This is hard place. And the less you have the harder it is. That’s just a fact. A week from today, my daughters and I will be starting the SNAP Challenge, and we’ll get a small taste of just how much more difficult it is to get by here on a food stamps budget, where groceries are exorbitant.
But it’s tiresome to get the screwed up message, repeatedly, that nobody who isn’t Donald Trump or a shoeless homeless person lives here any more. It’s insulting to working and working class people who are somehow feeding their children and playing in the park and being regular people to keep asserting how “horrifying” (actual New York Times quote) it is — for people making double and triple what they do — to heroically get by here. Hi, New York Times and everybody else. We’re here. We’re not pathetic losers or impossibly destitute or nonexistent entities. Just sayin’.
I’m pretty maxed out on hearing about how much New York costs. I am acutely conscious of that, every day. My family and I choose to live here anyway, because of what New York gives. This afternoon, we’re going to the memorial of an artist and entrepreneur friend who, when he was diagnosed with leukemia, didn’t have insurance, and whose community rallied around him in ways both financial and emotional that awe me. It will be in the park I run in every morning, a park full of hawks and caves and beauty. Will didn’t make 200 thou a year, but he was one the richest people I’ve ever known. Because Will was a New Yorker.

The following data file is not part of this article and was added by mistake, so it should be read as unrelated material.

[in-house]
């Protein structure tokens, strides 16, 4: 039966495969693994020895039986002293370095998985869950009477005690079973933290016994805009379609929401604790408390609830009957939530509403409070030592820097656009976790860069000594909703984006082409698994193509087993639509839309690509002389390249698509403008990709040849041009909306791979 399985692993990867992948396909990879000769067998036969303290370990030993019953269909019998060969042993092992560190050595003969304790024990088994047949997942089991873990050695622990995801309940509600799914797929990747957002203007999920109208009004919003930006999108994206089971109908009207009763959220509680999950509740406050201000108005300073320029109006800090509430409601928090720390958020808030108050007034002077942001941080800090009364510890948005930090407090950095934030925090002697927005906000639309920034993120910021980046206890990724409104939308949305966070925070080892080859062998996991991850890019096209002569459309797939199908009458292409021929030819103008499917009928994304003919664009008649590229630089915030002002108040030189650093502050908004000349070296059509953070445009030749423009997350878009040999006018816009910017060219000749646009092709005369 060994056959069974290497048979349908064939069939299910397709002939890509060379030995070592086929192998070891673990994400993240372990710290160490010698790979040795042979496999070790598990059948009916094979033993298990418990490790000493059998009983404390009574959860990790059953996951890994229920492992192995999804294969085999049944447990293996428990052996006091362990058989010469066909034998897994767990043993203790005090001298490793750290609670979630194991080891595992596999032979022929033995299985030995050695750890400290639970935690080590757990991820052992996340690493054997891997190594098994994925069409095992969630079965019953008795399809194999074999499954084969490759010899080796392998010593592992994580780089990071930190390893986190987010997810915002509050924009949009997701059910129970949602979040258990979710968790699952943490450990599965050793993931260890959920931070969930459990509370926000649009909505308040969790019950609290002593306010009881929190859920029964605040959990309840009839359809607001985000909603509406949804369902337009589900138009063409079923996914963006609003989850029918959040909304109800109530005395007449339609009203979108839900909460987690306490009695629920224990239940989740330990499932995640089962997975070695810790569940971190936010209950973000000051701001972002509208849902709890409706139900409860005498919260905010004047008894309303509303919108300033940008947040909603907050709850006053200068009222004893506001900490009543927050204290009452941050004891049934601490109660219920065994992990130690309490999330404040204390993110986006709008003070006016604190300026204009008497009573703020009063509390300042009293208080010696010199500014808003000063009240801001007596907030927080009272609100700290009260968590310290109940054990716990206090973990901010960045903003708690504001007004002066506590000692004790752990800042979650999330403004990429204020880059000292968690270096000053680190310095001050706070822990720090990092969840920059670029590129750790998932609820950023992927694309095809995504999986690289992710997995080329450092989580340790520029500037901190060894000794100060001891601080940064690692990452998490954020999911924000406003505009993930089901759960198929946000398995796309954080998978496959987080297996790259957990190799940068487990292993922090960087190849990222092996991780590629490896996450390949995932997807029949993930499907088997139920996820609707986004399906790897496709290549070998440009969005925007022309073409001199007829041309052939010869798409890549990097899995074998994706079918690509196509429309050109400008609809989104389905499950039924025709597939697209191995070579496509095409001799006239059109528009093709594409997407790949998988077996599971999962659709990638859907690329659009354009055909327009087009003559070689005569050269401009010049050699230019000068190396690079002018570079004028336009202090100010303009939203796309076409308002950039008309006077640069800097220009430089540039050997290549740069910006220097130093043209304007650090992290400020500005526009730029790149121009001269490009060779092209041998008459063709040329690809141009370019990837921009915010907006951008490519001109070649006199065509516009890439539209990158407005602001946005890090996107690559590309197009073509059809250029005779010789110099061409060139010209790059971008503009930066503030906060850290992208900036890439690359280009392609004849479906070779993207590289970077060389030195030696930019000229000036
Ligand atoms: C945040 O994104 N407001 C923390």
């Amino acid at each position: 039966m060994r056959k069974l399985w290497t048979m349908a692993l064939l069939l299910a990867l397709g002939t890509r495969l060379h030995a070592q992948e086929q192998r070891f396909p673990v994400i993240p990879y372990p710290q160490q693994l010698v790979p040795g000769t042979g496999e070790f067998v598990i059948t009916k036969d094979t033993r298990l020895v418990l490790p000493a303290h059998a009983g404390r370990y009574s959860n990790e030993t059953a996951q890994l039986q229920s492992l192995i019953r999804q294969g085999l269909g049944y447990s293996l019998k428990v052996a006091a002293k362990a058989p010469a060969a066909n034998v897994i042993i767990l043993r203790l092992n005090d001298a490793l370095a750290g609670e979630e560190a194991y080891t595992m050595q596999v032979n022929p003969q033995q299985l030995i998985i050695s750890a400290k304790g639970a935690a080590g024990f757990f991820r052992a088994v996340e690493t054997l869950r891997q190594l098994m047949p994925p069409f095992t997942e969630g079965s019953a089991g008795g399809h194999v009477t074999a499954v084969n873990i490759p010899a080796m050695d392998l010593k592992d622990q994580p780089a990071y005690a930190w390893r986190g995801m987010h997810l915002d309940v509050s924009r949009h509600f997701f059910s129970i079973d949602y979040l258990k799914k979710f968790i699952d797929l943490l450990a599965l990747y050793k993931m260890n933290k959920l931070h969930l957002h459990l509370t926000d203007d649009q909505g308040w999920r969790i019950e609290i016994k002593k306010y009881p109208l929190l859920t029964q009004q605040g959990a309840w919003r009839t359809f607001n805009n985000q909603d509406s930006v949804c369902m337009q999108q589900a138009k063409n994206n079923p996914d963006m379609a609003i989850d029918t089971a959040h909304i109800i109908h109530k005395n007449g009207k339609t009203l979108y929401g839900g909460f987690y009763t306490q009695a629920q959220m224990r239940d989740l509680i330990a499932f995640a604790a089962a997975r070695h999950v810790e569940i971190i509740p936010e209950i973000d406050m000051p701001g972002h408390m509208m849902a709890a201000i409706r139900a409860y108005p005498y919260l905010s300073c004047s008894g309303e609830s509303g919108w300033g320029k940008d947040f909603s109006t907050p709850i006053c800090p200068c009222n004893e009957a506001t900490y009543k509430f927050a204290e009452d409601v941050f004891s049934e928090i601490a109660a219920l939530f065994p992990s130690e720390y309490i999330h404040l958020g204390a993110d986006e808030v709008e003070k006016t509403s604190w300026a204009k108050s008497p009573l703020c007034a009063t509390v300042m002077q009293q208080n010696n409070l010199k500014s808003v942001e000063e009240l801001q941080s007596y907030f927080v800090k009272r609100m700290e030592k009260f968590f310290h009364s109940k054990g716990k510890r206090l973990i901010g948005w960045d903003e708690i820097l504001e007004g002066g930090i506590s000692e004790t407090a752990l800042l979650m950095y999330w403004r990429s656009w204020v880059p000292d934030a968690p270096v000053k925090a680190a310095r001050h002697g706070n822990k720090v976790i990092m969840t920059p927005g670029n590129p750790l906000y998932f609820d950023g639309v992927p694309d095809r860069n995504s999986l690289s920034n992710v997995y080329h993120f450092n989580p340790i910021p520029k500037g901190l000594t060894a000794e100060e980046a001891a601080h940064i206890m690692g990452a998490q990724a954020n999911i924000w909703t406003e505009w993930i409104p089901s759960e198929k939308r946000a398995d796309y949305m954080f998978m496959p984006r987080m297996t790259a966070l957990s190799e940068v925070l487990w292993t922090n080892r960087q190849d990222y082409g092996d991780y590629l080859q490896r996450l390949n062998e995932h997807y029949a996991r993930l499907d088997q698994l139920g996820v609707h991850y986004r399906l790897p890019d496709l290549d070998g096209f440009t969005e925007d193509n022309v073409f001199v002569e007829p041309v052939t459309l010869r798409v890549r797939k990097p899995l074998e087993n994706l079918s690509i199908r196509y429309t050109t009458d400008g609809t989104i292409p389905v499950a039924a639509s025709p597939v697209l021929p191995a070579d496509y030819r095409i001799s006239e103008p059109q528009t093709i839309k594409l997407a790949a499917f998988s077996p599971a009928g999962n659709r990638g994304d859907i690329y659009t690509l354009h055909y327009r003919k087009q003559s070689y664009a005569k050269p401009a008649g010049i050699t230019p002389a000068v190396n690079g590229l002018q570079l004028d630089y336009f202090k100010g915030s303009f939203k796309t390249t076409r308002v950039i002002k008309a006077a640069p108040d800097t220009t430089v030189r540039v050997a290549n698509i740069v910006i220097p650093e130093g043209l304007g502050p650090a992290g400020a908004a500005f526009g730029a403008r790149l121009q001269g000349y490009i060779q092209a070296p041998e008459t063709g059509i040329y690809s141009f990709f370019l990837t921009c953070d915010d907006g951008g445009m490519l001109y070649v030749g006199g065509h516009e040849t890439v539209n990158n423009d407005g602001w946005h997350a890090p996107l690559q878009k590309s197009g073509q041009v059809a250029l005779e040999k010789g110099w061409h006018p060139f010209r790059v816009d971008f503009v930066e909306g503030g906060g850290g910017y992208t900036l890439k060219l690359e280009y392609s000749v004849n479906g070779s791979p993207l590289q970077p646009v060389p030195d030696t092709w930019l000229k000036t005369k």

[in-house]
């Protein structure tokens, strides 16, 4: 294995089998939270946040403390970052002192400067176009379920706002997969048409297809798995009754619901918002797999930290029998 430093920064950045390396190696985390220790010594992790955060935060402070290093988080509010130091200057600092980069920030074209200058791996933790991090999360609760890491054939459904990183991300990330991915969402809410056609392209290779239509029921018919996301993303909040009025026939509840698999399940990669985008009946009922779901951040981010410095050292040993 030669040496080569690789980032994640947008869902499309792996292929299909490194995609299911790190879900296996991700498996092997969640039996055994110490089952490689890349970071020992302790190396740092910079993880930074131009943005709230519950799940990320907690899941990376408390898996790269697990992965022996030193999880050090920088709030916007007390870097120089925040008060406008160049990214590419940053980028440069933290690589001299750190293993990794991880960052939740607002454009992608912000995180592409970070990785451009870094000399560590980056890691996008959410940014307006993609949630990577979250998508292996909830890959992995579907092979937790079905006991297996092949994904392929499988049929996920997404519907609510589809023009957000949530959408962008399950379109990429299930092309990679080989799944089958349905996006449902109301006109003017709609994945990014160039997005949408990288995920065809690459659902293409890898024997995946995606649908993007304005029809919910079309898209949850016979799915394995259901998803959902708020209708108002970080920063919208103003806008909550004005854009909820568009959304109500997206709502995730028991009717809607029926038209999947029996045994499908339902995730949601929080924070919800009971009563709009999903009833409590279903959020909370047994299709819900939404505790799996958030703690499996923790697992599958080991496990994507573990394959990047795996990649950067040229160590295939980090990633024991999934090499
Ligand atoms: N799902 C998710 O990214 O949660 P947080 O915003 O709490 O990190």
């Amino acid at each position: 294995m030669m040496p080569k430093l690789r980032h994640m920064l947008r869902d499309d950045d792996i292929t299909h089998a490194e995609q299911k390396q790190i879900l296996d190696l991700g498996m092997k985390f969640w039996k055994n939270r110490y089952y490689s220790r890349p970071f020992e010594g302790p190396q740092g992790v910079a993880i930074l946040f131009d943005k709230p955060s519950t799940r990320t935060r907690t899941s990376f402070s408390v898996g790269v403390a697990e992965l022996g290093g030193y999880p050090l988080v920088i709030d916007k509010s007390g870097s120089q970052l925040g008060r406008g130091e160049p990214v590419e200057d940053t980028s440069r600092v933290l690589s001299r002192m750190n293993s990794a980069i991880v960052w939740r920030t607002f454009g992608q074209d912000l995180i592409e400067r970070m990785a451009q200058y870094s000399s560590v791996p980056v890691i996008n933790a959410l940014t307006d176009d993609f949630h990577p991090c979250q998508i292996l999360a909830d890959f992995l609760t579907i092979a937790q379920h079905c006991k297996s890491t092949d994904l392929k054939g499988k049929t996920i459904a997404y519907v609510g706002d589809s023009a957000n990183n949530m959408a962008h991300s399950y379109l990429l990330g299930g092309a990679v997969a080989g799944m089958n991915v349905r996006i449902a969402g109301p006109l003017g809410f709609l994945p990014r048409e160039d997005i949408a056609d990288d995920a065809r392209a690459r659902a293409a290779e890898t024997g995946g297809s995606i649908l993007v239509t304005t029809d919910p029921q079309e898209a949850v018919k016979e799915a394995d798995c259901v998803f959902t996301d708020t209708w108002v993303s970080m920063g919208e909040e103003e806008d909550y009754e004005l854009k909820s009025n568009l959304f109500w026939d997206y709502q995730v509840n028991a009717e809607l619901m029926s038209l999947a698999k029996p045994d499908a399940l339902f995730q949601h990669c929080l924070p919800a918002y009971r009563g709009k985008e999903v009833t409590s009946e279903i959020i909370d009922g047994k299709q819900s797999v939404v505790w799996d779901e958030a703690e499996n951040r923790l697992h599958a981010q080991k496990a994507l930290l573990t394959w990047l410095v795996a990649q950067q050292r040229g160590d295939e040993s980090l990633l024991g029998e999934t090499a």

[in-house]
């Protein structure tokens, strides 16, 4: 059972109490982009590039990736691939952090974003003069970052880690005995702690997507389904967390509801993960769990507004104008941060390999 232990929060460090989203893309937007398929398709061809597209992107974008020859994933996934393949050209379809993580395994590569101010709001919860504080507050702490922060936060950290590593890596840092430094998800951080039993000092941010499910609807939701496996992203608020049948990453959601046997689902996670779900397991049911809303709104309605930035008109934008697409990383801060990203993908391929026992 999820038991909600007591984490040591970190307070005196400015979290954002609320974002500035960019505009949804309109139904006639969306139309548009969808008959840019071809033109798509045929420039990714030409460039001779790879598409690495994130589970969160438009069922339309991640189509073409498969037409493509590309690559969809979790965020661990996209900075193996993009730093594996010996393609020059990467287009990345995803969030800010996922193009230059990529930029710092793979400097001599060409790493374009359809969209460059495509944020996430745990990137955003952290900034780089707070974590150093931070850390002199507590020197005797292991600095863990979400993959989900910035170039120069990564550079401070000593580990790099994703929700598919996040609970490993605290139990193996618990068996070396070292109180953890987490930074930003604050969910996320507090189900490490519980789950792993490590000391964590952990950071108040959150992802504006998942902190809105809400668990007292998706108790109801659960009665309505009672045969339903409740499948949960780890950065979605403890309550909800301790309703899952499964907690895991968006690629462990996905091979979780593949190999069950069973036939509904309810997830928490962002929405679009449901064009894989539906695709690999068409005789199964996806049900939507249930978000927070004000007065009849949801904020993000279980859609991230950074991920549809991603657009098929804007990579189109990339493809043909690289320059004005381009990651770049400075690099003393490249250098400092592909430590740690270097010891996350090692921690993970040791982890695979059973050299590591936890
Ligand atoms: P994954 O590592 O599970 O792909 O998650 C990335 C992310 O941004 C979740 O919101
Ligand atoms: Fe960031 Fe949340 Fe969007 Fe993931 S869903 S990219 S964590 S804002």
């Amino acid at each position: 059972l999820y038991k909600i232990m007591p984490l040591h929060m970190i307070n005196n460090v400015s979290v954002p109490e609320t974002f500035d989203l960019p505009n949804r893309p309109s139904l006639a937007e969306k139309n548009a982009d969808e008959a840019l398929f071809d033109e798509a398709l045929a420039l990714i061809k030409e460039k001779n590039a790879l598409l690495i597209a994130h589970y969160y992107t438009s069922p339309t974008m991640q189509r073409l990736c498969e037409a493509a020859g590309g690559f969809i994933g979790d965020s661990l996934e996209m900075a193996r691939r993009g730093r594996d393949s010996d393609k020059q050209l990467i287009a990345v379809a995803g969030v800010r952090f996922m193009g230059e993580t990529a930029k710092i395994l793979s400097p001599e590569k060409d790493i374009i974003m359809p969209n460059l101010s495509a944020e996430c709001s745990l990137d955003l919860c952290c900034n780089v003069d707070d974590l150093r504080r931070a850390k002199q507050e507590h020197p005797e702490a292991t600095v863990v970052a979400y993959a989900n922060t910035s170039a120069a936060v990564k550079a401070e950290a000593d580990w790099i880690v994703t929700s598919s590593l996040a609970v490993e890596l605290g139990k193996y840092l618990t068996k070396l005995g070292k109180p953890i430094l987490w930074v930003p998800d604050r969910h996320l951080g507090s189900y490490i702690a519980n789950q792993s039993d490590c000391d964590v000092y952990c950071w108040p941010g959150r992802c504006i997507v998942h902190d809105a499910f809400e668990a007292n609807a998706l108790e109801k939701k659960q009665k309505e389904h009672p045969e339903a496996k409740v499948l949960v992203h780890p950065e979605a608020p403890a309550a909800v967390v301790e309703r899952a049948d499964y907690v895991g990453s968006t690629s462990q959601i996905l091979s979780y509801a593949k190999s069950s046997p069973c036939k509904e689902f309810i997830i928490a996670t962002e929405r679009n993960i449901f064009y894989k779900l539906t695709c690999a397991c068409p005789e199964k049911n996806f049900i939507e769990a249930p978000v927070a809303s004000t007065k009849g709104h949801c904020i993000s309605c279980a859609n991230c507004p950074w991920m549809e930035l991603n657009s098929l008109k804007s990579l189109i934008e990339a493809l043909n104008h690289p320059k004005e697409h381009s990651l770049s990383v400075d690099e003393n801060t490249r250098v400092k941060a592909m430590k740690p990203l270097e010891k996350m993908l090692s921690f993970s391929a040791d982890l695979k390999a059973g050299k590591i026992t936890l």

Later, we might go downtown and walk on the High Line, or skating in Bryant Park, both of which are free. We don’t have a yard but we have a park. We don’t have a lot of space but we have cheap seats for St. John’s games. We have a mayor who enrages me constantly but who is down with gun control and same sex marriage. We have cool public art and bighearted, generous people. We have friends. And we are so so much more than how much — and how little — money we make.
Central Park as seen from Discovering Columbus, three days after the hurricane